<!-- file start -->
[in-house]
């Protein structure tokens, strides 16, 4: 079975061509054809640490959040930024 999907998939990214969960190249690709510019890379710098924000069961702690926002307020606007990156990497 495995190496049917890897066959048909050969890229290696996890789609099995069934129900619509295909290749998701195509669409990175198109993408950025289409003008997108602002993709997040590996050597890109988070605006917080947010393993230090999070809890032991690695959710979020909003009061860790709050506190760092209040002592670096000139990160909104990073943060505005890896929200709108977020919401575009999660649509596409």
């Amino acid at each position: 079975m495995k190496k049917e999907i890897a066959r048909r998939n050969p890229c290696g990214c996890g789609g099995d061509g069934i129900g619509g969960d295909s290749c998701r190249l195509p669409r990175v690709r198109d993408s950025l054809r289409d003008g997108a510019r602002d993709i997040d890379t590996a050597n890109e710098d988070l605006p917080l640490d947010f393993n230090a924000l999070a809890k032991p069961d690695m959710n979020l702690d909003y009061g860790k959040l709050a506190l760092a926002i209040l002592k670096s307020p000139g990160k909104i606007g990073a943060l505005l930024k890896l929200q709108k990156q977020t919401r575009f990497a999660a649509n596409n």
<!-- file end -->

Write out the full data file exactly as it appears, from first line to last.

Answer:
[in-house]
């Protein structure tokens, strides 16, 4: 079975061509054809640490959040930024 999907998939990214969960190249690709510019890379710098924000069961702690926002307020606007990156990497 495995190496049917890897066959048909050969890229290696996890789609099995069934129900619509295909290749998701195509669409990175198109993408950025289409003008997108602002993709997040590996050597890109988070605006917080947010393993230090999070809890032991690695959710979020909003009061860790709050506190760092209040002592670096000139990160909104990073943060505005890896929200709108977020919401575009999660649509596409």
């Amino acid at each position: 079975m495995k190496k049917e999907i890897a066959r048909r998939n050969p890229c290696g990214c996890g789609g099995d061509g069934i129900g619509g969960d295909s290749c998701r190249l195509p669409r990175v690709r198109d993408s950025l054809r289409d003008g997108a510019r602002d993709i997040d890379t590996a050597n890109e710098d988070l605006p917080l640490d947010f393993n230090a924000l999070a809890k032991p069961d690695m959710n979020l702690d909003y009061g860790k959040l709050a506190l760092a926002i209040l002592k670096s307020p000139g990160k909104i606007g990073a943060l505005l930024k890896l929200q709108k990156q977020t919401r575009f990497a999660a649509n596409n």